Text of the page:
The Hypertension and Vascular Research Division is part of the Department of Internal Medicine and the Heart and Vascular Institute. Its members have no clinical responsibilities and conduct only basic research on the mechanisms that regulate blood pressure and their involvement in the pathogenesis of hypertension and end organ damage. The division currently brings in more than $8 million annually in federal and agency support for its research programs, including a Program Project Grant and multiple RO1s from the NIH. The division's laboratories occupy more than 15,000 sq. ft. and are dedicated to: in vivo and in vitro physiology; biophysics; biochemistry; and molecular biology. Core facilities include imaging (fluorescence, confocal and TIRF microscopy), analytical, histology, darkroom, cell culture and BS-2 level facilities, plus mutant mouse and telemetric blood pressure cores. There are common rooms for scintillation counters, freezers, freeze driers, RT-PCR machines, centrifuges, and other necessary equipment. All laboratories are located on the seventh floor of the Benson Ford Education and Research (E&R) Building.

The division has 9 full-time senior staff investigators (W. Beierwaltes, Ph.D., O.A. Carretero, M.D., J. Garvin, Ph.D., P. Harding, Ph.D., P. Ortiz, Ph.D. N.-E. Rhaleb, Ph.D., E. Shesely, Ph.D., and X.-P. Yang, M.D.). In addition, there are 7 junior faculty (Y.-H. Liu, M.D., Y. Ren, M.D., H. S. Palaniyandi, Ph.D., H. Wang, M.D., L Zhu, Ph.D., and J. Xu, M.D.), 13 fellows and 17 technical staff. Thus, it has a critical mass of investigators with extensive expertise in the critical areas under study. In particular, Drs. Carretero and Beierwaltes each have more than 30 years of experience in whole-animal physiology and renal function. Drs. Harding and Rhaleb have extensive expertise in cellular signaling, while Dr. Ortiz is an expert in transport, cell physiology and trafficking of intracellular proteins as well as fluorescence and confocal microscopy. The division supports two broad regions of interest. The first is the role of the kidney in the regulation of blood pressure (incorporating the interests and expertise of Drs Garvin, Beierwaltes, Carretero and Ortiz). The second is the mechanisms of end-organ damage associated with hypertension and heart disease, with particular emphasis on the heart and cardiac function (incorporating the interests and expertise of Drs Carretero, Harding, Rhaleb, Shesely, Palaniyandi and Yang). For additional information, see the description of research interests for each of the senior staff. An administrative staff of 5 provide secretarial, grant management, editorial support and personnel oversight for the entire division.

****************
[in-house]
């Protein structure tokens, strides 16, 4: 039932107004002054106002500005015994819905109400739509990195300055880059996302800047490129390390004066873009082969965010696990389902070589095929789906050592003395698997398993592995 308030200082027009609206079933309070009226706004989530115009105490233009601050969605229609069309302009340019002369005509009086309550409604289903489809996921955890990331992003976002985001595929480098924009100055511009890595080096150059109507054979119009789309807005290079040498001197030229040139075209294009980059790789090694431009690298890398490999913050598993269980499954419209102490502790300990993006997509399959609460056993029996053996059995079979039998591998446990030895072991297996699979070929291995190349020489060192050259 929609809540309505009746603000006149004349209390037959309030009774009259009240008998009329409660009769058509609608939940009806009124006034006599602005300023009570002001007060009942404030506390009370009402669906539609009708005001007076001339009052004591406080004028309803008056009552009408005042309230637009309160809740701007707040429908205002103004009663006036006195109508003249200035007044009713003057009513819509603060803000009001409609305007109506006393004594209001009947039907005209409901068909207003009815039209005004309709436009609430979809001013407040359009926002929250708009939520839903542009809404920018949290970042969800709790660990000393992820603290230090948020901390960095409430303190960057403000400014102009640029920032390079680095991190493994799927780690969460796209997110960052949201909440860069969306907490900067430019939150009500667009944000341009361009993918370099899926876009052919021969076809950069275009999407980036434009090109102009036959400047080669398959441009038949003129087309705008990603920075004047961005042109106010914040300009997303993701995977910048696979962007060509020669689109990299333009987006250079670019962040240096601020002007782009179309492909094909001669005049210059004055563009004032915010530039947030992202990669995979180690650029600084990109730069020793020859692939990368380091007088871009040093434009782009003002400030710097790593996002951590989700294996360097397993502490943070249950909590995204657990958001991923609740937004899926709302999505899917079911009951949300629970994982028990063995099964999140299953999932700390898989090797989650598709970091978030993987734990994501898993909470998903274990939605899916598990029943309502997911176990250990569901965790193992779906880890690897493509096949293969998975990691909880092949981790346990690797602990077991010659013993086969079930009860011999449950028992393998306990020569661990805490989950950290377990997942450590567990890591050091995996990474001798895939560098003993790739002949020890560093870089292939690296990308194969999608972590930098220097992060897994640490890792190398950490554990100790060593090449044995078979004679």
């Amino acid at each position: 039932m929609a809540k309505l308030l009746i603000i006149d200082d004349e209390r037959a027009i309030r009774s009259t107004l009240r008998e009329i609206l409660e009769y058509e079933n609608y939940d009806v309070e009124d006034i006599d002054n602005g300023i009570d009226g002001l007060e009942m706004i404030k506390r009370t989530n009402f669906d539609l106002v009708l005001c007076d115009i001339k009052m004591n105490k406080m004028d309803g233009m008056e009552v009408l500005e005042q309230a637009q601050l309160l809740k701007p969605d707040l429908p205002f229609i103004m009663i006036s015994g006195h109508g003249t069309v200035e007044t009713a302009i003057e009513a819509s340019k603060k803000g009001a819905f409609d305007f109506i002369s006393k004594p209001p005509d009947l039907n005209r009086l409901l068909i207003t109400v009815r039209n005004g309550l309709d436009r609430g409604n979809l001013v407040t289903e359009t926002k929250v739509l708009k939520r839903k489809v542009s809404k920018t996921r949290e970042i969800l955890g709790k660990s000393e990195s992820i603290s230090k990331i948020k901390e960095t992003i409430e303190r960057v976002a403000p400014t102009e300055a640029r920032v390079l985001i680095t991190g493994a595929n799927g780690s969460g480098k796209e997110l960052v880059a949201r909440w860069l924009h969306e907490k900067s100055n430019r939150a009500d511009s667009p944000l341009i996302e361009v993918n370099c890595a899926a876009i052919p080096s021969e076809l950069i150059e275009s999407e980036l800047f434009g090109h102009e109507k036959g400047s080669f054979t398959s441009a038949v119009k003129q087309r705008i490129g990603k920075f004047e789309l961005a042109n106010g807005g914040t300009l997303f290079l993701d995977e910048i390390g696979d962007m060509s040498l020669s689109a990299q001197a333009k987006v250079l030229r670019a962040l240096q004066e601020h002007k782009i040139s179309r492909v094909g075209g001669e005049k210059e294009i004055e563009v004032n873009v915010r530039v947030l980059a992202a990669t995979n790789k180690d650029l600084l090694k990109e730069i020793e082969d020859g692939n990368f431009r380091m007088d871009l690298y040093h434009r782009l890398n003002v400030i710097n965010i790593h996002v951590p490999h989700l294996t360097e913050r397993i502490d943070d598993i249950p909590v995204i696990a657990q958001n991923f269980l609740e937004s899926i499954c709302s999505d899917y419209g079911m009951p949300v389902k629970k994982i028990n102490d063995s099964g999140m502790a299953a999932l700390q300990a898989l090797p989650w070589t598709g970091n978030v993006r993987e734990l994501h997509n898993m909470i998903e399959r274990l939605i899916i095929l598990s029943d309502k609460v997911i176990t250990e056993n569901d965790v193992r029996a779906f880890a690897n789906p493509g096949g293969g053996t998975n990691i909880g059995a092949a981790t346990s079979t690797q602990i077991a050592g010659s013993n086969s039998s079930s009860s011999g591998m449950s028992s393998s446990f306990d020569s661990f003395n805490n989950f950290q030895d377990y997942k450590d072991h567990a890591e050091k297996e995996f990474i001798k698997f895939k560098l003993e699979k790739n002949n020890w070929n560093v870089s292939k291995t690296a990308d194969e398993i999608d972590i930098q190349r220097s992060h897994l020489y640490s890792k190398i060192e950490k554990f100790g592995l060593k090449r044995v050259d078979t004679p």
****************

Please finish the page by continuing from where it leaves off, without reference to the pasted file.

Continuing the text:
The members of Hypertension and Vascular Research also participate in the research and educational activities of the Nephrology and Hypertension and Cardiology Divisions of the Department of Internal Medicine. Because these divisions are primarily concerned with clinical care, such interactions provide necessary information concerning the needs and concerns of clinicians. Currently, the division has a special Clinician Scientist program jointly sponsored by the Hypertension and Vascular Research and Nephrology and Hypertension Divisions in which exceptional candidates combine a year of bench research with their clinical nephrology fellowship (see "training opportunities" on this web site). The division also supports a weekly continuing CME-accredited seminar series and a journal club for all of its members as well as interested clinical staff. Emphasis on training fellows and students in analyzing and presenting the current literature, optimizing presentation of their own data, preparing for scientific meetings and writing grants are part of the continuing education process. All of the senior staff shares a rich history of mentoring fellows and students.